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  1. It’s nice when we get compliments for something we’ve made and our Chili Rings always draw plenty of lovely comments at events. These colourful decorations look great in any kitchen but making them can be quite a task.


    Chillies are hot (and dried ones also produce chilli dust) so preparation and care during production are essential. This is how I do it:-

    chilli ring manufacture

     First of all dress up like a nuclear physicist in the lab - thank you David for modelling this. Put on latex gloves, a face mask and preferably goggles too!!  All bare flesh should be covered and it is preferable for hair to be covered as well – chilli dust can get everywhere!

    • WARNING! Do not rub your eyes during production or you’ll regret it for the rest of the day
    • Having a box of tissues handy is also useful as you will start to sneeze and stream if any chilli dust gets through your defences.
    • Once suitably dressed, sort out some good dried chillies and allow for extras (say another 10%) as chillies can be brittle and may split during the process.
    • You will also need something to thread them on to - I use a florist’s wire ring for rigidity but you can use strong flexible wire if preferred.  You will also need some raffia, a pair of pliers, and a sharp instrument for carefully making holes - I use a tailor's awl.
    • Grade the chillies according to the size of ring.  My personal choice is to put slightly longer ones at the bottom and middle of the ring and the smaller ones near the top where the join will be.
    • Before threading I cut off the stalks to within about a quarter of an inch of the chilli. You can leave these on if you wish but I find this leaves an untidy final product and the stalks keep catching on things.
    • Using the awl carefully make a small hole in each chilli and thread them on to the ring, positioning the stalk ends differently each time so they give a spiral effect.
    • Pack the chillies fairly tightly together but be careful as rough treatment may break them.  Continue until the ring is almost full, leaving no more than an inch of wire exposed either side of the opening. Using the pliers, make a small loop at one end of the ring and then the other end of the ring is passed through this loop to form another loop, which is then closed to complete the ring.
    • Cover the bare wire and loops with raffia and attach a hanging loop.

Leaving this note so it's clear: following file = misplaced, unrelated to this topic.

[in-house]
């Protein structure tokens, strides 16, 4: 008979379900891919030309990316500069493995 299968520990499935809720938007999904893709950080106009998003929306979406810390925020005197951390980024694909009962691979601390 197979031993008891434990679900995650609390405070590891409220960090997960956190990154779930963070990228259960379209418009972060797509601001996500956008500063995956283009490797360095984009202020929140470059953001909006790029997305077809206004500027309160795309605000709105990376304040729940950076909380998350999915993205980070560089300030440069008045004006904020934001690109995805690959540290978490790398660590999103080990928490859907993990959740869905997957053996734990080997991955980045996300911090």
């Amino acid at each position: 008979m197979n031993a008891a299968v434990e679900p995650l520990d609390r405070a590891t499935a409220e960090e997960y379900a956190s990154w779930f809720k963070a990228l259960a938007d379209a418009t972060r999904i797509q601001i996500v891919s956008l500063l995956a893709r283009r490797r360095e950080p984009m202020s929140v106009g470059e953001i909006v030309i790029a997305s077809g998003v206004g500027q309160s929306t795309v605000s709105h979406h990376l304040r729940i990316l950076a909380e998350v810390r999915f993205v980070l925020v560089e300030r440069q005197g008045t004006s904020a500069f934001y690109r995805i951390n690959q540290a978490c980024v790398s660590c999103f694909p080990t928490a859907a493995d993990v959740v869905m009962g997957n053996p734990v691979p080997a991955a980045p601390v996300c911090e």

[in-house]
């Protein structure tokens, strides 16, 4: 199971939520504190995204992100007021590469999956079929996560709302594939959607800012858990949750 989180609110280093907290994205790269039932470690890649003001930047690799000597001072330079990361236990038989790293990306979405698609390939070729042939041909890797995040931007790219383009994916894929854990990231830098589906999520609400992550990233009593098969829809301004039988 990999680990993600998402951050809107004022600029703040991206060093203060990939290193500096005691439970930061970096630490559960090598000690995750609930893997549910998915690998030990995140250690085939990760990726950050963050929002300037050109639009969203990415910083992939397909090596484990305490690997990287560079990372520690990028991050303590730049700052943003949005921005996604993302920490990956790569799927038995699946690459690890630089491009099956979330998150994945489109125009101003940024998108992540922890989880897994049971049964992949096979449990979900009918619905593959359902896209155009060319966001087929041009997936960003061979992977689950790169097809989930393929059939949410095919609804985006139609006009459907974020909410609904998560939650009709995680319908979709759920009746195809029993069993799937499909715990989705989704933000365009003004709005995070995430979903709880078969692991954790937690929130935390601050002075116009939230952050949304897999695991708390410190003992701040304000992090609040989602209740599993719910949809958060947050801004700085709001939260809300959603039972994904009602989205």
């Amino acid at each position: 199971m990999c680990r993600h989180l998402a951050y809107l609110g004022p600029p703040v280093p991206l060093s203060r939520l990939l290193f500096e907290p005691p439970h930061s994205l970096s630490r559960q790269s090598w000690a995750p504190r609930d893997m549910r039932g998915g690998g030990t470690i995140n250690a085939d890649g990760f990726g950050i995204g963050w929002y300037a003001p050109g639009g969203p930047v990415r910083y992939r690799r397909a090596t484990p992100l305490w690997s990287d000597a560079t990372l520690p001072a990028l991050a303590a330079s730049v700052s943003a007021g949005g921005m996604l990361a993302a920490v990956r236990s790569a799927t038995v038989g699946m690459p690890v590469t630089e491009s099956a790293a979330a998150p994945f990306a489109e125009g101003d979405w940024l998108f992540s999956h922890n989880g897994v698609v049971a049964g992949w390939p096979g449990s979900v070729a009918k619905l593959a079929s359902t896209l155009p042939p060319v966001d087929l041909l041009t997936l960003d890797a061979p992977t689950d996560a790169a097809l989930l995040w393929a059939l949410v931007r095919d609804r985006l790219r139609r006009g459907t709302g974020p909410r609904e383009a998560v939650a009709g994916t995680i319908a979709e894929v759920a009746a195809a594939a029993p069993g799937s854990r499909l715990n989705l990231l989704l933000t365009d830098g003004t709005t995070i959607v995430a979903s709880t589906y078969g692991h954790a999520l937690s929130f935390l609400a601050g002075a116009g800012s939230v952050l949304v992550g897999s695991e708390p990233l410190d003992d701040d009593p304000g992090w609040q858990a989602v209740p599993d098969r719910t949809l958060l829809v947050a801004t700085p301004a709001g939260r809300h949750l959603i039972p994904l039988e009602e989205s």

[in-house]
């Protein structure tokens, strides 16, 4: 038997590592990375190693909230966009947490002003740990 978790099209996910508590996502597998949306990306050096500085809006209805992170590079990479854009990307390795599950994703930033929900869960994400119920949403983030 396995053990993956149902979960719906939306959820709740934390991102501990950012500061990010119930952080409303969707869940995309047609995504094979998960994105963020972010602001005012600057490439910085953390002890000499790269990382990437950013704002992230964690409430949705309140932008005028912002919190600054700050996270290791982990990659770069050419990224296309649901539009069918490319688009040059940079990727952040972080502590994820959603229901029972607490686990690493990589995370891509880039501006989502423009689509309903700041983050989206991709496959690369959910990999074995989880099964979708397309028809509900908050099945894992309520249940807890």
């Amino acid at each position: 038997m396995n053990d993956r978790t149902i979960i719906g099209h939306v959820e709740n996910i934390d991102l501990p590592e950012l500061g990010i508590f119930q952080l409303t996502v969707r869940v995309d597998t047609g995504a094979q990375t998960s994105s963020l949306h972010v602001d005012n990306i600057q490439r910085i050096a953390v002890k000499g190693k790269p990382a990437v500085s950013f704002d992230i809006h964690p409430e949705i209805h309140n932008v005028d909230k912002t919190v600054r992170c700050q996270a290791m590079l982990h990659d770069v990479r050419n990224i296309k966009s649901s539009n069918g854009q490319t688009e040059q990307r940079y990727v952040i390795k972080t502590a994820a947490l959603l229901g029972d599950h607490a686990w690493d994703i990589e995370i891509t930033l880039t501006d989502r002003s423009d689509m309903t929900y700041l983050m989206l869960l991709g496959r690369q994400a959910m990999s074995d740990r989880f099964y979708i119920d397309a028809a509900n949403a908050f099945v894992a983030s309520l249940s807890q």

• Make and attach a raffia or ribbon bow to finish
    • Remove the protective clothing, blow your nose and wash your face and hands before touching anything else!!

    The finished chilli ring should be handled gently to prevent damage to the chillies but if they have been packed tightly on the wire this problem is minimised.  Once hung in place the ring will be an attractive decoration in your home for years to come. 



  2. We've just returned from a few days in Morroco during which we visited a few souks to have a look around. We picked up some tips about selling by observing Morrrocan Souk shop holders and thought we'd share them.

    To start with when setting up your stall never put a price on anything and make sure everything is close together so the customer cannot see your products easily.

    When a 'customer' gets near your stall/shop approach them and start a conversation. This conversation must include an enquiry about the customers nationality and location of where they live as it is inevitable that you, the stallholder (or wife) will have a mother, father, brother, sister, cousin, camel, goat or sheep which lives or has visited or comes from the customers town.

    When the customer reaches your stall step out into their path and block their progress. If they hesitate and look at you or your products this is a sure sign they want to buy so greet them warmly with a shake of the hand. It is important at this moment not to let go as you can then guide them into your 'shop' using your free hand around the shoulders if extra persuasion is necessary.

    Once the customer is inside the shop your previously unseen assistant must then stand across the entrance - this will allow you to release the customers hand and pass several products to the customer even if they haven't asked for them and remember......
    If its too big - it will shrink in the wash, 
    if its too small - it will stretch in the wash or with wear
    If its the wrong colour - it doesn't matter as the colour available suits the customer

    If the customer says no - they don't mean it and are only playing hard to get

    As a last resort don't forget to mention your sick mother/wife/children

    If the customer does get away without buying don't forget you can follow them down the souk until the next shopowner takes over.

    As a last resort if you fancy the customers wife never offer more than 4 camels - that is the absolute top price to pay for another wife.

    Whilst the above is written tongue in cheek and not all Souk stall holders are rogues each of the above incidents happened to my wife, son and I in the last few days whilst visiting Agadir and Marrakech. Having visited several parts of the world we are not unused to the 'bargaining' nature of shopping but I must admit our recent experiences in Morroco were certainly more intimadatory and aggressive than we have previously experienced.

    Looking forward to this years first event in a couple of weeks ........... I wonder.............